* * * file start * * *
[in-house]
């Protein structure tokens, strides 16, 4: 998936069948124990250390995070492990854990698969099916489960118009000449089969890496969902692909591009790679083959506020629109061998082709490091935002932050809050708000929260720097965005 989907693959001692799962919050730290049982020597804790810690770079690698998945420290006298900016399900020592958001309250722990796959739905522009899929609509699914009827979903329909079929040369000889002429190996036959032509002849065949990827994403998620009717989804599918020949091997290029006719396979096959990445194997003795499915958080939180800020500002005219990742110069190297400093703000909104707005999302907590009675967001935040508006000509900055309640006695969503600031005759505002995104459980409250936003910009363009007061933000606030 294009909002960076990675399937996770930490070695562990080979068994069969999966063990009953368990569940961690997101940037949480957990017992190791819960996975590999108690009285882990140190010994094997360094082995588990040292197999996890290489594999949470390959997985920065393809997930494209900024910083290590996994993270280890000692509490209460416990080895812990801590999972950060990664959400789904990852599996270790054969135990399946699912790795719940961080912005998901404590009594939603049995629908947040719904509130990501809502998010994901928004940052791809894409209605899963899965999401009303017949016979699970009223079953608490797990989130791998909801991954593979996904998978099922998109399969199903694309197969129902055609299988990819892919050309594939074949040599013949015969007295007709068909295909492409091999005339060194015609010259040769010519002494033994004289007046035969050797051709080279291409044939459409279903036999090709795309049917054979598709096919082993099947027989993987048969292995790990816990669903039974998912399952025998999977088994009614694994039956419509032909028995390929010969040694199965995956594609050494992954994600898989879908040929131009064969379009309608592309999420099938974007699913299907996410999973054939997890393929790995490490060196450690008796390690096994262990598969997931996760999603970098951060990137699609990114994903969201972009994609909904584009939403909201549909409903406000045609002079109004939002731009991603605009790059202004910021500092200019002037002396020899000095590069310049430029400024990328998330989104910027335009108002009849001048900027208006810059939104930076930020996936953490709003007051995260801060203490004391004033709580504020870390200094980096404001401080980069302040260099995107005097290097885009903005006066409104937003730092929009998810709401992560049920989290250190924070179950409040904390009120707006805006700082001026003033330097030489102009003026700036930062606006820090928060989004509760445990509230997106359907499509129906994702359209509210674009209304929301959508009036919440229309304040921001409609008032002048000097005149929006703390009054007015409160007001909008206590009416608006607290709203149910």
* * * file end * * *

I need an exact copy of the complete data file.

[in-house]
């Protein structure tokens, strides 16, 4: 998936069948124990250390995070492990854990698969099916489960118009000449089969890496969902692909591009790679083959506020629109061998082709490091935002932050809050708000929260720097965005 989907693959001692799962919050730290049982020597804790810690770079690698998945420290006298900016399900020592958001309250722990796959739905522009899929609509699914009827979903329909079929040369000889002429190996036959032509002849065949990827994403998620009717989804599918020949091997290029006719396979096959990445194997003795499915958080939180800020500002005219990742110069190297400093703000909104707005999302907590009675967001935040508006000509900055309640006695969503600031005759505002995104459980409250936003910009363009007061933000606030 294009909002960076990675399937996770930490070695562990080979068994069969999966063990009953368990569940961690997101940037949480957990017992190791819960996975590999108690009285882990140190010994094997360094082995588990040292197999996890290489594999949470390959997985920065393809997930494209900024910083290590996994993270280890000692509490209460416990080895812990801590999972950060990664959400789904990852599996270790054969135990399946699912790795719940961080912005998901404590009594939603049995629908947040719904509130990501809502998010994901928004940052791809894409209605899963899965999401009303017949016979699970009223079953608490797990989130791998909801991954593979996904998978099922998109399969199903694309197969129902055609299988990819892919050309594939074949040599013949015969007295007709068909295909492409091999005339060194015609010259040769010519002494033994004289007046035969050797051709080279291409044939459409279903036999090709795309049917054979598709096919082993099947027989993987048969292995790990816990669903039974998912399952025998999977088994009614694994039956419509032909028995390929010969040694199965995956594609050494992954994600898989879908040929131009064969379009309608592309999420099938974007699913299907996410999973054939997890393929790995490490060196450690008796390690096994262990598969997931996760999603970098951060990137699609990114994903969201972009994609909904584009939403909201549909409903406000045609002079109004939002731009991603605009790059202004910021500092200019002037002396020899000095590069310049430029400024990328998330989104910027335009108002009849001048900027208006810059939104930076930020996936953490709003007051995260801060203490004391004033709580504020870390200094980096404001401080980069302040260099995107005097290097885009903005006066409104937003730092929009998810709401992560049920989290250190924070179950409040904390009120707006805006700082001026003033330097030489102009003026700036930062606006820090928060989004509760445990509230997106359907499509129906994702359209509210674009209304929301959508009036919440229309304040921001409609008032002048000097005149929006703390009054007015409160007001909008206590009416608006607290709203149910």